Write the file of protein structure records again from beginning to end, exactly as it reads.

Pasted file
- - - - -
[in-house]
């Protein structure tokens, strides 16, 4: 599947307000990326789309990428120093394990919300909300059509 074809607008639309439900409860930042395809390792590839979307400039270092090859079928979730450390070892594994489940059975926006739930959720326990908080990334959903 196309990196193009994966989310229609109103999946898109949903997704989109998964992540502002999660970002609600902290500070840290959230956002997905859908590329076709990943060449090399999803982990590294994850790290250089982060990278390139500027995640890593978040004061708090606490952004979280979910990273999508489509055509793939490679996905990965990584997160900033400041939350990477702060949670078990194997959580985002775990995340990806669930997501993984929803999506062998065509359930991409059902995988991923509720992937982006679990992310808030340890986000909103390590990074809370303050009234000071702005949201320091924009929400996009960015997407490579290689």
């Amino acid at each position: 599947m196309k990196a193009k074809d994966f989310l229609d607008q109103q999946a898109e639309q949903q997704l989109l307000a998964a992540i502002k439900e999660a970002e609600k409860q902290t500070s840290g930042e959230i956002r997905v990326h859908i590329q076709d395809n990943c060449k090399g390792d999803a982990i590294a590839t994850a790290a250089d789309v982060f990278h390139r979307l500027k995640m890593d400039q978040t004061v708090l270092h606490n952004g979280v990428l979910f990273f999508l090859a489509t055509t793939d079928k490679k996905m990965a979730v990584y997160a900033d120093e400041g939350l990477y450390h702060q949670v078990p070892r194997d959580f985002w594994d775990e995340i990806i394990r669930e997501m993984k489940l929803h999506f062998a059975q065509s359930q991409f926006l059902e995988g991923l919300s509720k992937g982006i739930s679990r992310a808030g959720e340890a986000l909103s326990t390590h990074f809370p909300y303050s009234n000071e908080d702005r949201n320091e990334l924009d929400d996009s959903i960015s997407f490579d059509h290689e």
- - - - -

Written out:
[in-house]
């Protein structure tokens, strides 16, 4: 599947307000990326789309990428120093394990919300909300059509 074809607008639309439900409860930042395809390792590839979307400039270092090859079928979730450390070892594994489940059975926006739930959720326990908080990334959903 196309990196193009994966989310229609109103999946898109949903997704989109998964992540502002999660970002609600902290500070840290959230956002997905859908590329076709990943060449090399999803982990590294994850790290250089982060990278390139500027995640890593978040004061708090606490952004979280979910990273999508489509055509793939490679996905990965990584997160900033400041939350990477702060949670078990194997959580985002775990995340990806669930997501993984929803999506062998065509359930991409059902995988991923509720992937982006679990992310808030340890986000909103390590990074809370303050009234000071702005949201320091924009929400996009960015997407490579290689």
């Amino acid at each position: 599947m196309k990196a193009k074809d994966f989310l229609d607008q109103q999946a898109e639309q949903q997704l989109l307000a998964a992540i502002k439900e999660a970002e609600k409860q902290t500070s840290g930042e959230i956002r997905v990326h859908i590329q076709d395809n990943c060449k090399g390792d999803a982990i590294a590839t994850a790290a250089d789309v982060f990278h390139r979307l500027k995640m890593d400039q978040t004061v708090l270092h606490n952004g979280v990428l979910f990273f999508l090859a489509t055509t793939d079928k490679k996905m990965a979730v990584y997160a900033d120093e400041g939350l990477y450390h702060q949670v078990p070892r194997d959580f985002w594994d775990e995340i990806i394990r669930e997501m993984k489940l929803h999506f062998a059975q065509s359930q991409f926006l059902e995988g991923l919300s509720k992937g982006i739930s679990r992310a808030g959720e340890a986000l909103s326990t390590h990074f809370p909300y303050s009234n000071e908080d702005r949201n320091e990334l924009d929400d996009s959903i960015s997407f490579d059509h290689e």